Social anxiety disorder, which is also known as “social phobia” in daily life, is a disorder included in the group of anxiety disorders, namely the psychological disorders with the main symptoms of anxiety, fear and anxiety.
Social phobia… The best way to translate it into Turkish is probably “the fear of what others will say”. Like in any other psychiatric illness here too biological, psychological and sociological factors jointly play a role. Looking at the biological aspect, the sympathetic system that organises the transition into the “fight or flight” position discharges.
Phobia is a form of stress disorder and is defined as a condition in which certain situations, living or non-living things or surroundings produce a high level of fear in the individual. Persons suffering from phobia experience certain dangers as much more threatening then these would normally require, and go to great lengths in avoiding these situations. When faced with the object of their phobia they feel a high level of anxiety which can manifest as a state of total panic or horror.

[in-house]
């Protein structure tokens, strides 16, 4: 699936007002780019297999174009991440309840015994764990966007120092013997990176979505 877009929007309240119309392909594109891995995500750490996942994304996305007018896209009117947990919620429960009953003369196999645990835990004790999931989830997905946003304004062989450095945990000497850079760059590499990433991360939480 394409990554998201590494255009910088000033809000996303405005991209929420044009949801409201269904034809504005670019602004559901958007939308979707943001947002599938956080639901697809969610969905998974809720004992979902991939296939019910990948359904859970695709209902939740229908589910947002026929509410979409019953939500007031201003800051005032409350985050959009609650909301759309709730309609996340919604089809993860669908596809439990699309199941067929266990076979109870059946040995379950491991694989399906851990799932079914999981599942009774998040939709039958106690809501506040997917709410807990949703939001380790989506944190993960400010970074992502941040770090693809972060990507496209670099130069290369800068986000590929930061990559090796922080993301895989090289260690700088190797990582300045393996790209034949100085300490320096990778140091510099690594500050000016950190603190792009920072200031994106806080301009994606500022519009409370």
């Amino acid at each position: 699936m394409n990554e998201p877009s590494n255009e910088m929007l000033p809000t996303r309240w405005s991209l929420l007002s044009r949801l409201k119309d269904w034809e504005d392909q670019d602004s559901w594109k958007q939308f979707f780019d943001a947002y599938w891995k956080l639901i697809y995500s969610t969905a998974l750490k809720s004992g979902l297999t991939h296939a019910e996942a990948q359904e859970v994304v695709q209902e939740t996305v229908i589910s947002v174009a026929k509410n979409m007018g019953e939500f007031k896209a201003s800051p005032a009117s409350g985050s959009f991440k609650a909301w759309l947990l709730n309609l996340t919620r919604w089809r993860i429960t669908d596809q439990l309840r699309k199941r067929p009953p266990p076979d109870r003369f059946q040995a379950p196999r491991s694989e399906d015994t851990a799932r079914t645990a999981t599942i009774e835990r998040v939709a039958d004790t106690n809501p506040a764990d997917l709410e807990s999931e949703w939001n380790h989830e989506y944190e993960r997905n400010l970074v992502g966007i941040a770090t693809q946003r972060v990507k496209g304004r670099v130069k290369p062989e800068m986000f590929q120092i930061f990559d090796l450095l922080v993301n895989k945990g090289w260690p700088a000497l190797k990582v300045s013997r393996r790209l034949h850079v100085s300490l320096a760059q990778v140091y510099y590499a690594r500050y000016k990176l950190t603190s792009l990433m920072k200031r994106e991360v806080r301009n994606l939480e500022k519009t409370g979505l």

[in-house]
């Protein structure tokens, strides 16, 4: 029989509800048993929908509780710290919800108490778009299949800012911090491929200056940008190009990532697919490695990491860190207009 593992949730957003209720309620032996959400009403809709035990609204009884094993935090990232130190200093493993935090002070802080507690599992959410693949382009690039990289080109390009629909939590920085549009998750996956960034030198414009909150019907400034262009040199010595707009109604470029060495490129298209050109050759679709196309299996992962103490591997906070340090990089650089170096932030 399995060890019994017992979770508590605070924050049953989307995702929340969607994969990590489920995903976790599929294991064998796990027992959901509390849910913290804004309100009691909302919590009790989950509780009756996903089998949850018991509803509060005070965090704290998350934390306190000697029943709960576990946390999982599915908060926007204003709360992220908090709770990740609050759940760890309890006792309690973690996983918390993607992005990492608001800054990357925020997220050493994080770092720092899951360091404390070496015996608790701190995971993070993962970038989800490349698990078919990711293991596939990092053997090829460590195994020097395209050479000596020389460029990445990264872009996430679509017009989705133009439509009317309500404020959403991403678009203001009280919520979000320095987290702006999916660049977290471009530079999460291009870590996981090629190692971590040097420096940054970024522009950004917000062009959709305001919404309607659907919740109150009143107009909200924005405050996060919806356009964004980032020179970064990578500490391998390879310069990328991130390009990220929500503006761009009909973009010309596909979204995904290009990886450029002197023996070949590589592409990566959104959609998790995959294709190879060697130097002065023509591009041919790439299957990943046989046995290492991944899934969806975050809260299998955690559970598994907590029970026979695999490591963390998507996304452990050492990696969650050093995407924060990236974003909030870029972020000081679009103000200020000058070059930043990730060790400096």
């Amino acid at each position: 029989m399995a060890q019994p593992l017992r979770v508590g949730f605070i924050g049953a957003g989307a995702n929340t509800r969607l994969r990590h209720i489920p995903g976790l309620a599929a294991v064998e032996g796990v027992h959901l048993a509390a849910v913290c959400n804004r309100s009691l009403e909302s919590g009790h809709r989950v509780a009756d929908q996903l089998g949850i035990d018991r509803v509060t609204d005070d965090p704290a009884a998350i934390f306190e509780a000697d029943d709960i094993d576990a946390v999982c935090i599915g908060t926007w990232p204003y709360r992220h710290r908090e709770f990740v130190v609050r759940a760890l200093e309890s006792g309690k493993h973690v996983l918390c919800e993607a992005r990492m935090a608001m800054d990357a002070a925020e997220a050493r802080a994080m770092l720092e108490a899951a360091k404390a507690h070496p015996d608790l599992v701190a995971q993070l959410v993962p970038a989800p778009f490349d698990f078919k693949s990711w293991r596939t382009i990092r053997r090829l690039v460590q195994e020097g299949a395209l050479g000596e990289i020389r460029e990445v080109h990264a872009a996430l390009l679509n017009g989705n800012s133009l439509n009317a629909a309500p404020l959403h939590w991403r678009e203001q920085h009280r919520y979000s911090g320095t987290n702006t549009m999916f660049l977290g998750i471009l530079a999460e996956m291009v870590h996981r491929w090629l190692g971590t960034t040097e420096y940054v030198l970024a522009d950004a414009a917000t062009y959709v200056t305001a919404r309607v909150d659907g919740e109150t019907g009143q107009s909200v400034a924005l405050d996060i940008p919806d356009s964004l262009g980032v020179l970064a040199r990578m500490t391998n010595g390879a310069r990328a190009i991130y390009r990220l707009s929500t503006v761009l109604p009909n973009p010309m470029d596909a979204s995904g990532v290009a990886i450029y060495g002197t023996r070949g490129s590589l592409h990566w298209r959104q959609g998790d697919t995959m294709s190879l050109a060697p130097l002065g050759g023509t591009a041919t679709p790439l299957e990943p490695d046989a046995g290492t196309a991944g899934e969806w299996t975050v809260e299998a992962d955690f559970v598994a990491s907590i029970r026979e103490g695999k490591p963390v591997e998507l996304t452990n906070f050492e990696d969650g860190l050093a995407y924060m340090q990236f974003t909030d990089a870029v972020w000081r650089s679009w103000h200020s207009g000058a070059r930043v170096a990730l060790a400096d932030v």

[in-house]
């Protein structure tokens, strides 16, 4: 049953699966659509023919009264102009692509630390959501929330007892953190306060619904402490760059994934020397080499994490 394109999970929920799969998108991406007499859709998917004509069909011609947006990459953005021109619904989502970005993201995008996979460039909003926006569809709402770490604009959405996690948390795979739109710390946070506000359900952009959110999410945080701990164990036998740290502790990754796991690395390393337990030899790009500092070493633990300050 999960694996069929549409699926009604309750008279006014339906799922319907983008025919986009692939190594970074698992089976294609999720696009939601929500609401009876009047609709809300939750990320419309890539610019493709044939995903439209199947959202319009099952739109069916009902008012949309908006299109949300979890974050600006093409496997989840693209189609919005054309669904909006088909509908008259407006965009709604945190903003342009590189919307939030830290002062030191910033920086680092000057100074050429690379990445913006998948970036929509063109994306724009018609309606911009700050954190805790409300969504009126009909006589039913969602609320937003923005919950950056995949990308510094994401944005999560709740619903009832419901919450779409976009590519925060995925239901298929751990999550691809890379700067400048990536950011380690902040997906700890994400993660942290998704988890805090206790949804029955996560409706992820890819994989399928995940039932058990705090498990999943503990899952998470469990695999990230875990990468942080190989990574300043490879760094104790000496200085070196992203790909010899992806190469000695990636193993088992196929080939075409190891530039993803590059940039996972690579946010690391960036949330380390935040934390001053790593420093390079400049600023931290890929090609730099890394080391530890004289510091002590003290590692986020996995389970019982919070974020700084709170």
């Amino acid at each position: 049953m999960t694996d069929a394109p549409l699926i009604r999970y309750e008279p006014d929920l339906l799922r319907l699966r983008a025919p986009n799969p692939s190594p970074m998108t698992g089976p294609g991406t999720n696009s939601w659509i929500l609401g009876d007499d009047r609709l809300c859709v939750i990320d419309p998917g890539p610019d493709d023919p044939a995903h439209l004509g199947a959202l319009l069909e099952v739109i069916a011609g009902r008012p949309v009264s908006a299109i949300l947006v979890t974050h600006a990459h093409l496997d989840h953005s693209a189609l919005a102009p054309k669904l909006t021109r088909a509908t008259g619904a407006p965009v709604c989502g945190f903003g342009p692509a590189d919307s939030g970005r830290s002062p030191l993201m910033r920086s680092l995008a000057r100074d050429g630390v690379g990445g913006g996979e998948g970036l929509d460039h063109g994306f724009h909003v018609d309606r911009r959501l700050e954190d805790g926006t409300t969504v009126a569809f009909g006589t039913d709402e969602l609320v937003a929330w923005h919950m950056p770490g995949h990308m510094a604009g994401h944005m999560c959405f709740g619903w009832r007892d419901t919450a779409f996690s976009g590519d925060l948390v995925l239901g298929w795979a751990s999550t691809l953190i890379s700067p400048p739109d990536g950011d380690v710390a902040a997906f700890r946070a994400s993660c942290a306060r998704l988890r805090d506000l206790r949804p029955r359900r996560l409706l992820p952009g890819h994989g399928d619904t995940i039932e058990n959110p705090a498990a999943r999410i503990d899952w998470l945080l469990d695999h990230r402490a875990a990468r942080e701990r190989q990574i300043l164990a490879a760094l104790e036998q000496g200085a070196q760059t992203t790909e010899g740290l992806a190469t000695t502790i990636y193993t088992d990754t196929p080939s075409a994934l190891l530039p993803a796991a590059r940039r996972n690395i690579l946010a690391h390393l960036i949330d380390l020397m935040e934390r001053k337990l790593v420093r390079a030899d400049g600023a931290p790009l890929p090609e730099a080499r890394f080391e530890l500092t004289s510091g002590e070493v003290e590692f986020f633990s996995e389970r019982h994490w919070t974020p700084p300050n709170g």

People with social anxiety disorder believe that in social situations they are being looked at, scrutinized and judged by other people. This produces great anxiety in the sufferers of social anxiety disorder. They try and avoid such environments, and if they cannot avoid them they refrain from participating in conversations and, for example, prefer to sit in a corner where they are least likely to draw attention to themselves. Even the thought of being in a social situation makes them anxious. Some people only become anxious in particular situations, like talking, writing, or playing an instrument in front of a crowd. Others experience anxiety in almost all social situations and environments like a restaurant, canteen, seminar room or a friends gathering, where they feel they are being looked at.
Anxiety is one of the most important functions of our mental world. It is a clear expression that our brain is in need of something.